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Sexting is a term that originated in the media by collapsing the terms sex and texting.  It is generally defined as the digital recording of nude or sexually suggestive or explicit images and their distribution by mobile phone messaging or through social networking platforms such as Facebook, Instagram and Snapchat (Lee et al. 2015).  In this study, the term sexting also extends to the sending and receiving of sexually suggestive texts.

Legislators, policymakers and the media have noted and responded to the risks associated with sexting including child pornography, non-consensual use of images and coercion.  However, despite this, in a recent Australian study of young people the majority of sexting was found to occur without negative consequences and within existing relationships. It also suggests that while a significant number of young people engage in consensual sexting, only a small number do so frequently.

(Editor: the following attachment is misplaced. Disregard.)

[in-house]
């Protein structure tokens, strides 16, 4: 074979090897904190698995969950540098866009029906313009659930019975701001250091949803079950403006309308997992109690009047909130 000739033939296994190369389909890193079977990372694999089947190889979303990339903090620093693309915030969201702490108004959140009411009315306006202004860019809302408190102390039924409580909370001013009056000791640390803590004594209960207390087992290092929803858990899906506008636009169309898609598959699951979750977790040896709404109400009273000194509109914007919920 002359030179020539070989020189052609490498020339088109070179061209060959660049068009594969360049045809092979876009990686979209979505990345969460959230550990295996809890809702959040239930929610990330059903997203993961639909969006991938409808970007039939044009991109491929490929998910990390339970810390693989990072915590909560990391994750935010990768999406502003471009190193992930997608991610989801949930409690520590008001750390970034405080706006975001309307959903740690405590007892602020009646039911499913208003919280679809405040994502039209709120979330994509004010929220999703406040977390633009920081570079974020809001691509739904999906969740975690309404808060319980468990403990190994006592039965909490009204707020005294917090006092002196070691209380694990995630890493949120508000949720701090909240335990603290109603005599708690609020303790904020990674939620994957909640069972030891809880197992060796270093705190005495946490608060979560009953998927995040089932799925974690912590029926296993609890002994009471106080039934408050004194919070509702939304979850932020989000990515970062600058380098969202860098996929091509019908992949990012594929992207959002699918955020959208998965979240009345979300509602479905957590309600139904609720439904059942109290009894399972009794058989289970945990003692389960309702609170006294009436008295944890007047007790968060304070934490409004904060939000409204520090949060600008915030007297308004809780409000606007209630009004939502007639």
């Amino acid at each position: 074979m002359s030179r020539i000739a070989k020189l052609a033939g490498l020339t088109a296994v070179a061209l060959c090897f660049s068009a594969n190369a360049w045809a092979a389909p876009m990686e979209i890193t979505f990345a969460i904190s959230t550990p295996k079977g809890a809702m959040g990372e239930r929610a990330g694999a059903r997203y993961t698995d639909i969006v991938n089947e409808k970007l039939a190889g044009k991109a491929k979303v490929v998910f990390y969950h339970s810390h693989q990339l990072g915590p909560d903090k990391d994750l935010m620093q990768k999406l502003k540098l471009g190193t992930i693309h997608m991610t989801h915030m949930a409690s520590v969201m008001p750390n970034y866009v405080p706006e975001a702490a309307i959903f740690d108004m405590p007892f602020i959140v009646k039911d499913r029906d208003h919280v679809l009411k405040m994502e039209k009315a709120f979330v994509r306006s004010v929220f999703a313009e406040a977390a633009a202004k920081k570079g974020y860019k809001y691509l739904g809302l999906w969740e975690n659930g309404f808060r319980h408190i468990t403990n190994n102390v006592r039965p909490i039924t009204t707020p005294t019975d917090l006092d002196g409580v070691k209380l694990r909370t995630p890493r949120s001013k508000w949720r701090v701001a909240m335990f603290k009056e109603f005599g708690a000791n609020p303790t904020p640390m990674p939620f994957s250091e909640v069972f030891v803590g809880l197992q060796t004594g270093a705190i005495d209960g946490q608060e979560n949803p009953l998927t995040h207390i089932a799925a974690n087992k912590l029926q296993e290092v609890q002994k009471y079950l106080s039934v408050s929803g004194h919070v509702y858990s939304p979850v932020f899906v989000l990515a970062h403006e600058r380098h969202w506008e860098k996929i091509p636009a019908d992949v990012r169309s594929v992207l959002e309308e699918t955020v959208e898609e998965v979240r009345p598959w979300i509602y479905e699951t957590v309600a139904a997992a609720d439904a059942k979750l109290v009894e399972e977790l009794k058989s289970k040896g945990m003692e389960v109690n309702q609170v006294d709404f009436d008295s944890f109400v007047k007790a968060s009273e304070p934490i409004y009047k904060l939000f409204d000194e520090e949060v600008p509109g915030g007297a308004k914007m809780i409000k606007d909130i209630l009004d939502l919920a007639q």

In March 2017, Relationships Australia’s monthly online survey asked visitors to our website to report on their experiences of sexting.  The study sought to determine whether the trends and potential risks of sexting identified in previous research were confirmed for an older cohort of men and women accessing the Relationships Australia website.

Relationships Australia State and Territory websites